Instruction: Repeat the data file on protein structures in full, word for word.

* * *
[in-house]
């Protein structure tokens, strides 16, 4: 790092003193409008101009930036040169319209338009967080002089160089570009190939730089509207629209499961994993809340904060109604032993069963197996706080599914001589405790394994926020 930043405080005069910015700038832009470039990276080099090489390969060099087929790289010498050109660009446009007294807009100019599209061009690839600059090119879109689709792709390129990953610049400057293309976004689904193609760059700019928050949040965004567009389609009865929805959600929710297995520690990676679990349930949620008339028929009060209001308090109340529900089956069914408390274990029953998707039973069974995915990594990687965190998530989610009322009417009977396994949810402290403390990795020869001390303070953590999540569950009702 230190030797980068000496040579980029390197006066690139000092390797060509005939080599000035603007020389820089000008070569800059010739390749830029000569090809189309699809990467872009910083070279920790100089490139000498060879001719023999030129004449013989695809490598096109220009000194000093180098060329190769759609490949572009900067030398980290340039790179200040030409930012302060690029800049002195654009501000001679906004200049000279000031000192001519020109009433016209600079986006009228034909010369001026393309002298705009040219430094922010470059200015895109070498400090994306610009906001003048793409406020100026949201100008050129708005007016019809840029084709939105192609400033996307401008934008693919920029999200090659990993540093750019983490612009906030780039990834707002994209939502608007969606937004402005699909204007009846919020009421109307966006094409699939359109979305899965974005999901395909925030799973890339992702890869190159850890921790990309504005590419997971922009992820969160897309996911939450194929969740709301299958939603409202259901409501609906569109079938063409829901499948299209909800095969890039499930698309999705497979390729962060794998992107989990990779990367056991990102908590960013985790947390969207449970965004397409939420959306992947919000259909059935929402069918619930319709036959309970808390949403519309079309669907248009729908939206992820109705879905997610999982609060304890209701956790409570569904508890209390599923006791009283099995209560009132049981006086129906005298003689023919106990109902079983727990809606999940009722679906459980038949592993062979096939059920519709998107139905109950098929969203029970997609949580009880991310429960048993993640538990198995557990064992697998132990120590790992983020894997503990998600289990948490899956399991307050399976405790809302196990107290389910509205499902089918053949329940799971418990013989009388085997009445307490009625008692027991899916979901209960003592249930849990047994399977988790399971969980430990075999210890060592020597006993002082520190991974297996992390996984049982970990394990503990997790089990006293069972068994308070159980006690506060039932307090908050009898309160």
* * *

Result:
[in-house]
């Protein structure tokens, strides 16, 4: 790092003193409008101009930036040169319209338009967080002089160089570009190939730089509207629209499961994993809340904060109604032993069963197996706080599914001589405790394994926020 930043405080005069910015700038832009470039990276080099090489390969060099087929790289010498050109660009446009007294807009100019599209061009690839600059090119879109689709792709390129990953610049400057293309976004689904193609760059700019928050949040965004567009389609009865929805959600929710297995520690990676679990349930949620008339028929009060209001308090109340529900089956069914408390274990029953998707039973069974995915990594990687965190998530989610009322009417009977396994949810402290403390990795020869001390303070953590999540569950009702 230190030797980068000496040579980029390197006066690139000092390797060509005939080599000035603007020389820089000008070569800059010739390749830029000569090809189309699809990467872009910083070279920790100089490139000498060879001719023999030129004449013989695809490598096109220009000194000093180098060329190769759609490949572009900067030398980290340039790179200040030409930012302060690029800049002195654009501000001679906004200049000279000031000192001519020109009433016209600079986006009228034909010369001026393309002298705009040219430094922010470059200015895109070498400090994306610009906001003048793409406020100026949201100008050129708005007016019809840029084709939105192609400033996307401008934008693919920029999200090659990993540093750019983490612009906030780039990834707002994209939502608007969606937004402005699909204007009846919020009421109307966006094409699939359109979305899965974005999901395909925030799973890339992702890869190159850890921790990309504005590419997971922009992820969160897309996911939450194929969740709301299958939603409202259901409501609906569109079938063409829901499948299209909800095969890039499930698309999705497979390729962060794998992107989990990779990367056991990102908590960013985790947390969207449970965004397409939420959306992947919000259909059935929402069918619930319709036959309970808390949403519309079309669907248009729908939206992820109705879905997610999982609060304890209701956790409570569904508890209390599923006791009283099995209560009132049981006086129906005298003689023919106990109902079983727990809606999940009722679906459980038949592993062979096939059920519709998107139905109950098929969203029970997609949580009880991310429960048993993640538990198995557990064992697998132990120590790992983020894997503990998600289990948490899956399991307050399976405790809302196990107290389910509205499902089918053949329940799971418990013989009388085997009445307490009625008692027991899916979901209960003592249930849990047994399977988790399971969980430990075999210890060592020597006993002082520190991974297996992390996984049982970990394990503990997790089990006293069972068994308070159980006690506060039932307090908050009898309160």